A federal court in Florida has considered whether a commercial broker was entitled to collect commissions when property owner bought out tenant and entered into a new lease with sublessee.
Eulalia Boone ("Owner") owned 18 acres of land near Tallahassee, Florida. The Owner entered into a three-way agreement with Crossland Investment Company, Inc. ("Brokerage"), a commercial real estate brokerage firm, and Scotty's, Inc. ("Tenant"), a retail chain.
The basic agreement was that the Tenant would lease the entire parcel, use four acres for its store, and sublease the remaining 14 acres. The Tenant would pay a below market rent to the Owner, and any amounts collected over the base rent amount by the Tenant would be split between the Owner and the Brokerage. The agreement between the parties involved three separate contracts: first, there was a lease ("Lease") between the Owner and the Tenant; a "Consulting and Listing Agreement" ("Consulting Agreement") between the Brokerage and the Tenant, which designated the Brokerage as the exclusive leasing agent for the remaining 14 acres of the property and stated that the Brokerage would receive half of whatever amounts were collected over the Tenant's rent; and an "Escrow Agreement" ("Escrow Agreement"), under which the Brokerage firm would receive rental payments from the Tenant and distribute the funds to the Owner in exchange for a small administrative fee. The initial lease was for 26 years, with the Tenant holding four renewal options for five year terms. The Lease began in 1980, and so potentially would last through 2046, if all lease renewals occurred.
In 1999, the Tenant closed its store on the Owner's property. However, the Tenant entered into an agreement with Staples the Office Superstore East, Inc. ("Subtenant") to take over its lease as a subtenant. Such an arrangement required the approval of the Landlord. The Subtenant had agreed to pay the Tenant twice the rent, and the Tenant planned to withhold the difference in the two rent amounts. The Landlord objected to this arrangement, resulting in the Landlord forming a corporation which purchased the Tenant's lease and then entered into a sublease with the Subtenant for the reminder of the lease term at the higher rental rate, or through December 31, 2006. The Landlord then entered into a separate lease with the Subtenant, beginning in 2007.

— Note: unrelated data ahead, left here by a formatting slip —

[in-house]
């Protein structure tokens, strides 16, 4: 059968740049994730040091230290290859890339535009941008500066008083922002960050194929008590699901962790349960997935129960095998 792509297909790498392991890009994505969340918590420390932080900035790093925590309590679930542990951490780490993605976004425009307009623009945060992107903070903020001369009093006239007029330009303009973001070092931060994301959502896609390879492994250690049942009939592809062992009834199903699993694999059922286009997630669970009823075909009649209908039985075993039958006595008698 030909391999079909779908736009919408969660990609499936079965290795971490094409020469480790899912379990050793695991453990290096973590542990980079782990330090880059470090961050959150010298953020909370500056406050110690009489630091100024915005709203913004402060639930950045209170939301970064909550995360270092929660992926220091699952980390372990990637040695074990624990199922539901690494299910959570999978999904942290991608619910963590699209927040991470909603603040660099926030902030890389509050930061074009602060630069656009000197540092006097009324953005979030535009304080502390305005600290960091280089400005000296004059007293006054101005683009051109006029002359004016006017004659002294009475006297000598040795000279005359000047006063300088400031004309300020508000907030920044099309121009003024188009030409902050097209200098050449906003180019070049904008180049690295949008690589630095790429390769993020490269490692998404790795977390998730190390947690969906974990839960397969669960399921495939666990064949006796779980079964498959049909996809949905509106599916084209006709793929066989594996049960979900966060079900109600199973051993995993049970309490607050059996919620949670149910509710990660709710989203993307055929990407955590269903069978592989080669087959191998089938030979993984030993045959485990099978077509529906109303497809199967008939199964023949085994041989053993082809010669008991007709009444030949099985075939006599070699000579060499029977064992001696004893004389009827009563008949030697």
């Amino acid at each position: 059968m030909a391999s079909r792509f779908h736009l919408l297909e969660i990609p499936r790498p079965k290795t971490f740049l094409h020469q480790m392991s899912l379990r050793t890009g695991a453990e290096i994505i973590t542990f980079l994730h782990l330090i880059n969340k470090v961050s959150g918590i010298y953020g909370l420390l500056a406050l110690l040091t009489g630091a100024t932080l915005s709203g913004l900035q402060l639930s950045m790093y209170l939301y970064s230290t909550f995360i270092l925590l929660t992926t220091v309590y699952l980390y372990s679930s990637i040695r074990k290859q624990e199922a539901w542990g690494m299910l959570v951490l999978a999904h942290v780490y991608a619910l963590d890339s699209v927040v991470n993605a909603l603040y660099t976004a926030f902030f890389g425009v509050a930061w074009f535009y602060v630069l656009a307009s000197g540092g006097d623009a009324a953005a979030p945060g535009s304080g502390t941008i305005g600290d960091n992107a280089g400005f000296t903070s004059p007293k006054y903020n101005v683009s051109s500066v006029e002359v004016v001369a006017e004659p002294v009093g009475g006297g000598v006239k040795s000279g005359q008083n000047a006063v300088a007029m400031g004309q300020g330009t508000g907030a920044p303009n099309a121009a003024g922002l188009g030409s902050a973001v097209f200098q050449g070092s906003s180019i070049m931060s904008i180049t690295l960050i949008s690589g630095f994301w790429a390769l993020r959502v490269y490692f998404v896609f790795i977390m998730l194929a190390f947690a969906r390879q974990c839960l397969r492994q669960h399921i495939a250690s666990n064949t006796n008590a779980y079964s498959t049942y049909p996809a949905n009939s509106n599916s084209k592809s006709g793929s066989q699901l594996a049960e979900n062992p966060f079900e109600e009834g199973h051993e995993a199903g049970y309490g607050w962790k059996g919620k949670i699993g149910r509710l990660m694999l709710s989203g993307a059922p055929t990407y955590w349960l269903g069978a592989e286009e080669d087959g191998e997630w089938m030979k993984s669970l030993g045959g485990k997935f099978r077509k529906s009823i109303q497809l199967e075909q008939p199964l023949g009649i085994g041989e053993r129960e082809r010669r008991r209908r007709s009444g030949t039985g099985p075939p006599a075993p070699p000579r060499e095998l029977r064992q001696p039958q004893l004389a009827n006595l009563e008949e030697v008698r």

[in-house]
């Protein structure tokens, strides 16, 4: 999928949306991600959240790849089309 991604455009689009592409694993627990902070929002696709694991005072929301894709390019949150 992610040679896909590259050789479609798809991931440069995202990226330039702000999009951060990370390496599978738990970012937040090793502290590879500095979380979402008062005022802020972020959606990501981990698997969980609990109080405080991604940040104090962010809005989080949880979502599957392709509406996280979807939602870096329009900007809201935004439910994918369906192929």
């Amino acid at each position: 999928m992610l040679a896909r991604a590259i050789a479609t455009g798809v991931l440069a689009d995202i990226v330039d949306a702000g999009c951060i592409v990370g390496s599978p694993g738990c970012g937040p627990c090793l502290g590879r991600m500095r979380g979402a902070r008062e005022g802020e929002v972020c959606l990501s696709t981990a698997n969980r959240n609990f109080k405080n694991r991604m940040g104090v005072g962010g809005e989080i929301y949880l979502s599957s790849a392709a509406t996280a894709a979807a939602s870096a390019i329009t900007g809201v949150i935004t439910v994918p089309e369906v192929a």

The Brokerage continued receiving payments from the Lease, which included splitting the higher rent paid by the Subtenant. However, since the Lease would not be renewed, the Brokerage's payments would end in 2006. The Brokerage filed a lawsuit against the Owner, alleging that the expectation of the parties had been that the agreements would continue until 2046 and that the Owner had acted in bad faith by substituting the Lease with a new lease between it and the Subtenant. Both parties filed motions seeking judgment in their favor.
The United States District Court for the Northern District of Florida ruled in favor of the Owner and entered judgment in her favor. The court first reviewed Florida law on lease extensions. The law in Florida is that a broker is only entitled to a commission for a lease extension if the lease is, in fact, extended. Lease terminations or modifications do not qualify for extension commissions. The court found that courts have repeatedly stated that it was the broker who entered into these agreements and the broker had the opportunity to protect its interest in the lease if it wanted to preserve its commission in the event of a lease modification or termination. Since the Broker had failed to include such provisions, the court ruled that the Brokerage was not entitled to a commission in this case.
The court then turned to the breach of contract allegations made by the Brokerage. The court rejected this allegation on a number of grounds. First, the Owner had no contractual duty to pay the Brokerage anything, as all of the Brokerage's payments were made by the Tenant/Subtenant through the Consulting Agreement. To get around that obstacle, the Brokerage had argued that the Owner had made a separate oral agreement with the Brokerage to pay its commission. The court rejected this argument as well, finding that even if such an agreement exists, it expires in 2006. The court also rejected the "lack of good faith" argument made by the Brokerage. The court found that the Brokerage was continuing to receive payments and would through 2006 and this does not entitle the Brokerage to additional payments, demonstrating that the Owner was acting in good faith. Thus, the breach of contract allegations were dismissed by the court.
Finally, the court considered the "tortious interference" allegations. The Brokerage alleged that the corporation created by the Owner to buy out the Tenant had "tortiously" interfered with the Brokerage's right to receive commissions after 2006. They rejected this argument because the Brokerage had no contractual right to these payments. The court also rejected this argument because it is impossible to tortiously interfere with your own contract, as the Owner had created this corporation. Therefore, the court entered judgment in favor of the Owner.
Crossland Inv. Co., Inc., v. Rhodes, 274 F.Supp.2d 1302 (N.D. Fla. 2003).